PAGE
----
The government expended not less than a hundred thousand dollars on this scientific expedition, and a delegation from the foreign community of Bangkok approached his Majesty with-an address of thanks for his indiscriminate hospitality.
But the extraordinary excitement, and exposure to the noxious atmosphere of the jungle, proved inimical to the constitution of the king. On his return to Bangkok he complained of general weariness and prostration, which was the prelude to fever. Foreign physicians were consulted, but at no stage of the case was any European treatment employed. He rapidly grew worse, and was soon past saving. On the day before his death he called to his bedside his nearest relatives, and parted among them such of his personal effects as were most prized by him, saying, "I have no more need of these things. I must give up my life also." Buddhist priests were constant in attendance, and he seemed to derive much comfort from their prayers and exhortations. In the evening he wrote with his own hand a tender farewell to the mothers of his many children, — eighty-one in number. On the morning of his last day (October 1, 1868) he dictated in the Pali language a farewell address to the Buddhist priesthood, the spirit of which was admirable, and clearly manifested the faith of the dying man in the doctrines of the Reformer; for he hesitated not to say: "Farewell, ye faithful followers of Buddha, to whom death is nothing, even as all earthly existence is vain, all things mutable, and death inevitable. Presently I shall myself submit to that stern necessity. Farewell! for I go only a little before you."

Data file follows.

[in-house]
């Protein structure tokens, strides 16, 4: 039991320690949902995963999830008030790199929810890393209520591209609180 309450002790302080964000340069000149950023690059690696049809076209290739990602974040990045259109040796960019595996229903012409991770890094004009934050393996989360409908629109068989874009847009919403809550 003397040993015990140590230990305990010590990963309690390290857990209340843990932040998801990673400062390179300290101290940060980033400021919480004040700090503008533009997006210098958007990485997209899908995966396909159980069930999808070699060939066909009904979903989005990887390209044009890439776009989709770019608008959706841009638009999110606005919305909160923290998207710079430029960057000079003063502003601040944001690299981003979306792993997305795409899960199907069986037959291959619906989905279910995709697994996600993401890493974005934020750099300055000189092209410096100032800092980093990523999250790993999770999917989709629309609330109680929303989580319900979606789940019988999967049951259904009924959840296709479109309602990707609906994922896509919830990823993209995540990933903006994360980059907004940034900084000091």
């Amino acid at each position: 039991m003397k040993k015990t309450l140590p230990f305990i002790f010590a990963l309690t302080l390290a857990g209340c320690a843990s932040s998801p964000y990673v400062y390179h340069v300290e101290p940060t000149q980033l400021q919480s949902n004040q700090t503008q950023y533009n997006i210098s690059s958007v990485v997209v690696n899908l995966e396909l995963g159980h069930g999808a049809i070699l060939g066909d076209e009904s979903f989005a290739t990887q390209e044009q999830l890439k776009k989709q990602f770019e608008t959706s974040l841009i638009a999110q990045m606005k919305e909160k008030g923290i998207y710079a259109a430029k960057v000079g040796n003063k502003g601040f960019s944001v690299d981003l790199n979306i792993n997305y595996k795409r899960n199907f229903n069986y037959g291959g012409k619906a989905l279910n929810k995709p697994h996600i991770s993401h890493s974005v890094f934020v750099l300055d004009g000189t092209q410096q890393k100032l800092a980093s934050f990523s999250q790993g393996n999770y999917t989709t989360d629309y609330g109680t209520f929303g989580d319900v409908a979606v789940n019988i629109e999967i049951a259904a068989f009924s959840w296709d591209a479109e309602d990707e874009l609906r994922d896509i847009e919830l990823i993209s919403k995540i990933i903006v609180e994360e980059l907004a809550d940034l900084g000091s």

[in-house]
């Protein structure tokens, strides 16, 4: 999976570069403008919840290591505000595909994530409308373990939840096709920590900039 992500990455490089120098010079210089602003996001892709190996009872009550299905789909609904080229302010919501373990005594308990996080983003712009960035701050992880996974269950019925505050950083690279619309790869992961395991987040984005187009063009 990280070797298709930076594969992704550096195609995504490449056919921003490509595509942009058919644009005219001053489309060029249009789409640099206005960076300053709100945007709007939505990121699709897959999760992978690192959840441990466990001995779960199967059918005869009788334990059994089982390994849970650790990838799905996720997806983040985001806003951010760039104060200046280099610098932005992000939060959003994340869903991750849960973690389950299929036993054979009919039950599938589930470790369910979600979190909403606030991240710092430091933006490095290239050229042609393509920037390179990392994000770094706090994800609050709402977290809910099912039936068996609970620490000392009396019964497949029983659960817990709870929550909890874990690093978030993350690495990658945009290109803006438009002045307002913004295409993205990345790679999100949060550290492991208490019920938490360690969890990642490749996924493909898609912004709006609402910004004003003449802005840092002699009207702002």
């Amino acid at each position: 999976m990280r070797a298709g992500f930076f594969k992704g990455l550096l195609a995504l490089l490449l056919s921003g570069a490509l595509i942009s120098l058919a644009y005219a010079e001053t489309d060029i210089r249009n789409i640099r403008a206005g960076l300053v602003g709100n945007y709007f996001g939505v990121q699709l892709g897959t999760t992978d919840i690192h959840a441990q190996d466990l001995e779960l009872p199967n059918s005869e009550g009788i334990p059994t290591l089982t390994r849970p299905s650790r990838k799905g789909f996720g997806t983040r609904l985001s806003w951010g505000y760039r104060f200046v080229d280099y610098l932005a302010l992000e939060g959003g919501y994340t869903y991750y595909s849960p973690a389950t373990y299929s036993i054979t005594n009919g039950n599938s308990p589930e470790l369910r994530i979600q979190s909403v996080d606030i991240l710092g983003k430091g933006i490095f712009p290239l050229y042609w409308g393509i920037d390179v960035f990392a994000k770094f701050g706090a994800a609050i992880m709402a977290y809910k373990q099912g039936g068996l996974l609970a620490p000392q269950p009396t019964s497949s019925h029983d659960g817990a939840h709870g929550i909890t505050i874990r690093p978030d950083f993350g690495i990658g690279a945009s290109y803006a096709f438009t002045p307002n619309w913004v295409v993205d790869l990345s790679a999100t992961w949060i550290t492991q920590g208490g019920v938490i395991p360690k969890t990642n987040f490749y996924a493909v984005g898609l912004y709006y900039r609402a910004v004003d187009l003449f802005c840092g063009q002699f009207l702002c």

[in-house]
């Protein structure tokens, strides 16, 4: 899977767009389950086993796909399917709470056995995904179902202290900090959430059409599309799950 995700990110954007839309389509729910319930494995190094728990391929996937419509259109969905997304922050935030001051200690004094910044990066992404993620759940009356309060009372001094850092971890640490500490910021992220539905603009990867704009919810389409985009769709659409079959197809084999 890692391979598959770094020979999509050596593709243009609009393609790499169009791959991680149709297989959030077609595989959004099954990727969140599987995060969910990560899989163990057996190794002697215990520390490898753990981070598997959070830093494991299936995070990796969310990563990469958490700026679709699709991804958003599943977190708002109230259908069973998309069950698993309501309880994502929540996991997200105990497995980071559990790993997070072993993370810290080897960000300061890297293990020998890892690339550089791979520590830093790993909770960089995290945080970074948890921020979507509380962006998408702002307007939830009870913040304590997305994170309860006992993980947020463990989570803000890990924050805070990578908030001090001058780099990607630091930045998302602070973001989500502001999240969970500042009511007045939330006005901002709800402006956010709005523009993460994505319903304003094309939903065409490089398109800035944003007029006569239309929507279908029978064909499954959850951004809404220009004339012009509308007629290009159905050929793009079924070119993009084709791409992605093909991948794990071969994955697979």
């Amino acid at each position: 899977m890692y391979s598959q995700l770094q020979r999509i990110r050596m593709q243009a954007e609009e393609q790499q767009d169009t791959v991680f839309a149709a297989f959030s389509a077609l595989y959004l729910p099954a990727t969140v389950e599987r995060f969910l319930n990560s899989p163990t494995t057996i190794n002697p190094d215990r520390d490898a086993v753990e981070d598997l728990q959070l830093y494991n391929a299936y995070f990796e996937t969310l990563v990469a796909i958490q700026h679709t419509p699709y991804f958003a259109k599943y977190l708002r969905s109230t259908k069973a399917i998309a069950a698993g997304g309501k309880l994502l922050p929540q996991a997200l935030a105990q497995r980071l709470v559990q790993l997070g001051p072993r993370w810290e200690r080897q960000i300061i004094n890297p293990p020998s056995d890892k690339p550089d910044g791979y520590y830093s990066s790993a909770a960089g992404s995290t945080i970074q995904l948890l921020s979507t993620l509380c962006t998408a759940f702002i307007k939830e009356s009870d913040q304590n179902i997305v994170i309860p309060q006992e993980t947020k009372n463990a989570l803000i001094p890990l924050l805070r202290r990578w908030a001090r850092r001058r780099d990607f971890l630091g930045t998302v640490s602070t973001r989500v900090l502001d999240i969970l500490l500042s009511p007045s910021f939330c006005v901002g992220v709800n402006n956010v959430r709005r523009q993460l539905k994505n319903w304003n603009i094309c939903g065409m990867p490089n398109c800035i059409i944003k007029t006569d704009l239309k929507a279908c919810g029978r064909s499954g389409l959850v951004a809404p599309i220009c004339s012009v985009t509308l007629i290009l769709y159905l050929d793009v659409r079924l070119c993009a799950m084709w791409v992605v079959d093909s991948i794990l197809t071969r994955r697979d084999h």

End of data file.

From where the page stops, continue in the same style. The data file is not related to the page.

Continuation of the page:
Feeling sure that he must die before midnight, he summoned his half-brother, H. R. H. Krom Hluang Wongse, his Excellency the prime minister, Chow Phya Kralahome, and others, and solemnly imposed upon them the care of his eldest son, the Chowfa Chulalonkorn, and of his kingdom; at the same time expressing his last earthly wish, that the Senabawdee, in electing his successor, would give their voices for one who should conciliate all parties, that the country might not be distracted by dissensions on that question. He then told them he was about to finish his course, and implored them not to give way to grief, "nor to any sudden surprise," that he should leave them thus; "'t is an event that must befall all creatures that come into this world, and may not be avoided." Then turning his gaze upon a small image of his adored teacher, he seemed for some time absorbed in awful contemplation. "Such is life!" Those were actually the last words of this most remarkable Buddhist king. He died like a philosopher, calmly and sententiously soliloquizing on death and its inevitability. At the final moment, no one being near save his adopted son, Phya Buroot, he raised his hands before his face, as in his accustomed posture of devotion; then suddenly his head dropped backward, and he was gone.
That very night, without disorder or debate, the Senabawdee elected his eldest son, Somdetch Chowfa Chulalonkorn, to succeed him; and the Prince George Washington, eldest son of the late Second King, to succeed to his father's subordinate throne, under the title of Krom P'hra Raja Bowawn Shathan Mongkoon. The title of the present supreme king (my amiable and very promising scholar) is Prabat Somdetch P'hra Paramendr Maha Chulalonkorn Kate Klou Chow-yu-Hua.